‘Private member's bill on Ending Life with Dignity too defective'
The D66 proposed bill on Ending Life with Dignity is inadequately substantiated and contains contradictions. This is the view expressed by Professor of Political Philosophy Paul Nieuwenburg in his inaugural lecture on 17 March.
Suffering from a 'completed life'
D66 wants to offer people aged 75 and older the possibility of opting to die with dignity if they feel they are 'suffering from a completed life'. At the end of 2016, the party submitted a private member's bill proposing a law on assessing the end-of-life guidance of the elderly, when the individual requests this. According to Leiden political scientist Paul Nieuwenburg, the proposed bill is on many points vague, and contradictory.
Responsibility of the end-of-life counsellor
This applies, for example, to the end-of-life counsellor. According to the Explanatory Memorandum, 'after extensive and pervasive discussions,' the counsellor has to verify whether the applicant considers his or her life to be completed and on that basis wishes to end it. The same Explanatory Memorandum also states that people of 75 years and older can judge for themselves whether their life is completed, and that ultimately each individual can only make that judgement with respect to his or her own life. This contradiction means that the authority of the end-of-life counsellor is unclear, in Nieuwenburg's judgement. ‘That's a crucial point, because the end-of-life counsellor seems to have the final word on the "completed life" issue.'
Joseph Raz wrongly cited
This counsellor ought to know what a completed life is, but, according to Nieuwenburg, this has not yet been properly defined in the proposed bill. The Explanatory Memorandum describes individuals having a completed life as those whose poor physical condition makes it impossible for them to give shape to their life story. The metaphor of the biography is also used by well-known political philosopher Joseph Paz, who has been wrongly cited, according to Nieuwenburg. The Memorandum says: 'The definition of autonomy by philosopher Joseph Raxis is "being the author of your own life." However, an important word has been omitted. Raz states in his book The Morality of Freedom (1986) that 'An autonomous person is partly the author of his own life.'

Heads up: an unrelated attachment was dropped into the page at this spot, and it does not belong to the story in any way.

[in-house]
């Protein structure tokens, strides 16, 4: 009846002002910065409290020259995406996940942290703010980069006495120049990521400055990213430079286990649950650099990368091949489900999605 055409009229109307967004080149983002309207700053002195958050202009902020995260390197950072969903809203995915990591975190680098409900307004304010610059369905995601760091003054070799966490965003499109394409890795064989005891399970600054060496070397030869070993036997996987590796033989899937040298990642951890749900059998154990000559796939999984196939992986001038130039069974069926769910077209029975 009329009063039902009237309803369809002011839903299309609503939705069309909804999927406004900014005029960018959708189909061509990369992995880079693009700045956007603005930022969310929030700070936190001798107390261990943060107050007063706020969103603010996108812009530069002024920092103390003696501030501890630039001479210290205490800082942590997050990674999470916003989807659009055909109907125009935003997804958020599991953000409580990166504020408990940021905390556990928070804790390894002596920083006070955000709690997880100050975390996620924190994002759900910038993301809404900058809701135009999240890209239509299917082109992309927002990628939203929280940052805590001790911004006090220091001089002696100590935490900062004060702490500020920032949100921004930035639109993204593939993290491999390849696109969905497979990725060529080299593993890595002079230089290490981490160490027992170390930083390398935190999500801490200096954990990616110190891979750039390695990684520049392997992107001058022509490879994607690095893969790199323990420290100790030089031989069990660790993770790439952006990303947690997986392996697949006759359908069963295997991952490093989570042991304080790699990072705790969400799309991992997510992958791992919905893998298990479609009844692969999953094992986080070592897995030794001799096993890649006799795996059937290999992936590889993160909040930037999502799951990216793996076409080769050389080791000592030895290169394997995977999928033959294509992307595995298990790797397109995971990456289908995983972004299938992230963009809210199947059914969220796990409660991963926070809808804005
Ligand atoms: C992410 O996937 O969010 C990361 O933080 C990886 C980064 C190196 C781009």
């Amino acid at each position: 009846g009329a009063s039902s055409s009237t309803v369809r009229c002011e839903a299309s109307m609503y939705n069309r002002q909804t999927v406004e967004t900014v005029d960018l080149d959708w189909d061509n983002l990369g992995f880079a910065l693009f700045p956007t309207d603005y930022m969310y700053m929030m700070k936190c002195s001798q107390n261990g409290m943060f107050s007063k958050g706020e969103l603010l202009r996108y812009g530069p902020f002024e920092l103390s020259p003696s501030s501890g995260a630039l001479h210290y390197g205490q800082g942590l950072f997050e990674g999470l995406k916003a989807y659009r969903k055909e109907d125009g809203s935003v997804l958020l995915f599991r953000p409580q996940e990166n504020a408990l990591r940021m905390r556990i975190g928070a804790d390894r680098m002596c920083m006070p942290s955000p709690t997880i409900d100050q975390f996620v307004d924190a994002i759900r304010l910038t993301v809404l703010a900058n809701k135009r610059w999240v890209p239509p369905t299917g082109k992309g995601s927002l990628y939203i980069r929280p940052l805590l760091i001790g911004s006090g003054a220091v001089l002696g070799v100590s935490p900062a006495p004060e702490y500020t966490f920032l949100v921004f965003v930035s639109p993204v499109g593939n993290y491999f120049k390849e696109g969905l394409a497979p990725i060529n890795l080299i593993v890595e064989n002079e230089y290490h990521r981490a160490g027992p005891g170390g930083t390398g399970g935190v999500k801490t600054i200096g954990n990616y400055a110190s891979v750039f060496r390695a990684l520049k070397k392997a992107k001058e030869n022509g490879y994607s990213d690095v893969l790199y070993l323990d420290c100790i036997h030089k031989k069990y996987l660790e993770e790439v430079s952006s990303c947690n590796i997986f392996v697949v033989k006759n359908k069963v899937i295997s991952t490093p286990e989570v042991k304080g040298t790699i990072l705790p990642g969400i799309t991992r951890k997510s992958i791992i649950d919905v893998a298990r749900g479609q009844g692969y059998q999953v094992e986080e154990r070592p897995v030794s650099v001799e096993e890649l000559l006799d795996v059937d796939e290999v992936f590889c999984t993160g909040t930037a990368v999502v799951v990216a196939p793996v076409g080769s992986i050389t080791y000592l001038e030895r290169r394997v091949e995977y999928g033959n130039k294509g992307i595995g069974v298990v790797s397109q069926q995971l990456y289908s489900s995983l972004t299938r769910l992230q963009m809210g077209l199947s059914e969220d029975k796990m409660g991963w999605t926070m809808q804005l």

Proposed bill leads to disappointment
Nieuwenbrug stresses that there is a big difference between being partly or wholly the author of your own life. You can be intelligent and have an independent spirit, but nonetheless unable to manage your own life through sickness or unforeseen factors. If you accept that, you will find it easier to cope with setbacks and imperfections. 'The proposed bill suggests that we have full control over the biography of our life and that it is only at the end of our life that our biology has a problematic effect. Anyone harbouring this illusion is pre-programmed for disappointment.'
Creating the conditions for an autonomous life
The proposed bill implies that a good life is an autonomous life, according to Nieuwenburg. 'Based on that criterion, the state should create the conditions for an autonomous life, not for an autonomous death. The political theory of the complete life in this proposed bill has a number of serious defects and is full of contradictions. It is not a proper foundation for a law on life and death.'
Photo: Piet Jiskoot has been campaigning for years for a euthanasia pill for people who feel that their life is complete.